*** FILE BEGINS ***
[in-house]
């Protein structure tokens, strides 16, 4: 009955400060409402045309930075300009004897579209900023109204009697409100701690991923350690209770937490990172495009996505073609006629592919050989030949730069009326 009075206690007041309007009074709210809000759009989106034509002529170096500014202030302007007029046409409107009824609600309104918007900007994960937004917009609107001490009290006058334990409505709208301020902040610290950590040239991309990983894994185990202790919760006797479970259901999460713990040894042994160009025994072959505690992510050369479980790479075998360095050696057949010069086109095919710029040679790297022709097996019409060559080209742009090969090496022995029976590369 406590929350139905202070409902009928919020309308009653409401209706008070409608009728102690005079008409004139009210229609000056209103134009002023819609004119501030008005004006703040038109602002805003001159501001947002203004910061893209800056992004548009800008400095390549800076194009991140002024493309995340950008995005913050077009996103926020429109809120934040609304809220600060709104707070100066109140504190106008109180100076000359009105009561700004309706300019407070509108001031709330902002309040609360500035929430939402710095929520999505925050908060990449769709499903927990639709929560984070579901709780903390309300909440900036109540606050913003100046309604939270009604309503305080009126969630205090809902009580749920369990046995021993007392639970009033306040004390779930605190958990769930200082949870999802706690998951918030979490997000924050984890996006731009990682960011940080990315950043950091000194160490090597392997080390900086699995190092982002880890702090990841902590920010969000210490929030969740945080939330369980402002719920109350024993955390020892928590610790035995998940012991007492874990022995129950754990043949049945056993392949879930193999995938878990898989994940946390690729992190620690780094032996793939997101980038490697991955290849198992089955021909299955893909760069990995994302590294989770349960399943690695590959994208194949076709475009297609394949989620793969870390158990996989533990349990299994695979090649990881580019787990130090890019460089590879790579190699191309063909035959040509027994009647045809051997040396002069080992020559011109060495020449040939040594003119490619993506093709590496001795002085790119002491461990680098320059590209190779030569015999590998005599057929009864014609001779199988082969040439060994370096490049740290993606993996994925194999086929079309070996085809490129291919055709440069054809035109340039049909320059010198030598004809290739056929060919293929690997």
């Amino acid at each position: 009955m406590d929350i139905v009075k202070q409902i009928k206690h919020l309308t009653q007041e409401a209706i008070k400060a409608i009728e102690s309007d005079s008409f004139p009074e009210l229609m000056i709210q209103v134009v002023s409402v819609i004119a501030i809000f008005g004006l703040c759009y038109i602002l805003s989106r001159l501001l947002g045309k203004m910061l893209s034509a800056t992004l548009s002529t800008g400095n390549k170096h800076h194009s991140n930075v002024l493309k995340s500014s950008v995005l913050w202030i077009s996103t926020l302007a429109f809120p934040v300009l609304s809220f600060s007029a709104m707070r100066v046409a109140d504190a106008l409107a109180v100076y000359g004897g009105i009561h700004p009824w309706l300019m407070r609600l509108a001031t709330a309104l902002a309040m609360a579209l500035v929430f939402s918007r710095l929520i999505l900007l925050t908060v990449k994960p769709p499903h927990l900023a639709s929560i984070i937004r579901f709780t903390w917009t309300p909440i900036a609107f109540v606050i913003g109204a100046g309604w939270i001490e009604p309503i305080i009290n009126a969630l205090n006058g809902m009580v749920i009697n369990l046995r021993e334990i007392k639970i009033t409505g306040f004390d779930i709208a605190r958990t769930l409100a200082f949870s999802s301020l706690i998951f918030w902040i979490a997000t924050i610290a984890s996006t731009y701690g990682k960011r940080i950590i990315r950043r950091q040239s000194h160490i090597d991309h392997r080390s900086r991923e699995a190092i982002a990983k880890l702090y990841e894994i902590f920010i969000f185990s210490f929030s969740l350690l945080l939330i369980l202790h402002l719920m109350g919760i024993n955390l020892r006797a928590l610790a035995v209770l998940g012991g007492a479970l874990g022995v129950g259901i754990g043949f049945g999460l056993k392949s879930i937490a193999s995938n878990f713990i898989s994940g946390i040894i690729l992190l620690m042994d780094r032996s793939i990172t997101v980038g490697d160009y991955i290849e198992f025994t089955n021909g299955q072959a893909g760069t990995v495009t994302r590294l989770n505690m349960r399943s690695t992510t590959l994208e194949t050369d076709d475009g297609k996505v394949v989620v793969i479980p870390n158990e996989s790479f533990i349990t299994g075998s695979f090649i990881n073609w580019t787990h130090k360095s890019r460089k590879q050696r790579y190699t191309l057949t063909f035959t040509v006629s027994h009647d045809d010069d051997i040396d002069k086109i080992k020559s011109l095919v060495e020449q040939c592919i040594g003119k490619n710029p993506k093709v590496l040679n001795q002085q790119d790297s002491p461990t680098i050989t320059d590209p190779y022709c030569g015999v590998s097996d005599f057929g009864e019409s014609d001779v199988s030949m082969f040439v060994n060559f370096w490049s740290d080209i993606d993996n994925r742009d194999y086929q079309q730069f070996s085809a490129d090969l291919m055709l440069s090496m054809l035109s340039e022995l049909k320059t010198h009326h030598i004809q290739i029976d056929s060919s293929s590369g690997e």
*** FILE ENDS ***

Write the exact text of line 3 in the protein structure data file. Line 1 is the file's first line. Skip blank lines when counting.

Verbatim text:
């Amino acid at each position: 009955m406590d929350i139905v009075k202070q409902i009928k206690h919020l309308t009653q007041e409401a209706i008070k400060a409608i009728e102690s309007d005079s008409f004139p009074e009210l229609m000056i709210q209103v134009v002023s409402v819609i004119a501030i809000f008005g004006l703040c759009y038109i602002l805003s989106r001159l501001l947002g045309k203004m910061l893209s034509a800056t992004l548009s002529t800008g400095n390549k170096h800076h194009s991140n930075v002024l493309k995340s500014s950008v995005l913050w202030i077009s996103t926020l302007a429109f809120p934040v300009l609304s809220f600060s007029a709104m707070r100066v046409a109140d504190a106008l409107a109180v100076y000359g004897g009105i009561h700004p009824w309706l300019m407070r609600l509108a001031t709330a309104l902002a309040m609360a579209l500035v929430f939402s918007r710095l929520i999505l900007l925050t908060v990449k994960p769709p499903h927990l900023a639709s929560i984070i937004r579901f709780t903390w917009t309300p909440i900036a609107f109540v606050i913003g109204a100046g309604w939270i001490e009604p309503i305080i009290n009126a969630l205090n006058g809902m009580v749920i009697n369990l046995r021993e334990i007392k639970i009033t409505g306040f004390d779930i709208a605190r958990t769930l409100a200082f949870s999802s301020l706690i998951f918030w902040i979490a997000t924050i610290a984890s996006t731009y701690g990682k960011r940080i950590i990315r950043r950091q040239s000194h160490i090597d991309h392997r080390s900086r991923e699995a190092i982002a990983k880890l702090y990841e894994i902590f920010i969000f185990s210490f929030s969740l350690l945080l939330i369980l202790h402002l719920m109350g919760i024993n955390l020892r006797a928590l610790a035995v209770l998940g012991g007492a479970l874990g022995v129950g259901i754990g043949f049945g999460l056993k392949s879930i937490a193999s995938n878990f713990i898989s994940g946390i040894i690729l992190l620690m042994d780094r032996s793939i990172t997101v980038g490697d160009y991955i290849e198992f025994t089955n021909g299955q072959a893909g760069t990995v495009t994302r590294l989770n505690m349960r399943s690695t992510t590959l994208e194949t050369d076709d475009g297609k996505v394949v989620v793969i479980p870390n158990e996989s790479f533990i349990t299994g075998s695979f090649i990881n073609w580019t787990h130090k360095s890019r460089k590879q050696r790579y190699t191309l057949t063909f035959t040509v006629s027994h009647d045809d010069d051997i040396d002069k086109i080992k020559s011109l095919v060495e020449q040939c592919i040594g003119k490619n710029p993506k093709v590496l040679n001795q002085q790119d790297s002491p461990t680098i050989t320059d590209p190779y022709c030569g015999v590998s097996d005599f057929g009864e019409s014609d001779v199988s030949m082969f040439v060994n060559f370096w490049s740290d080209i993606d993996n994925r742009d194999y086929q079309q730069f070996s085809a490129d090969l291919m055709l440069s090496m054809l035109s340039e022995l049909k320059t010198h009326h030598i004809q290739i029976d056929s060919s293929s590369g690997e």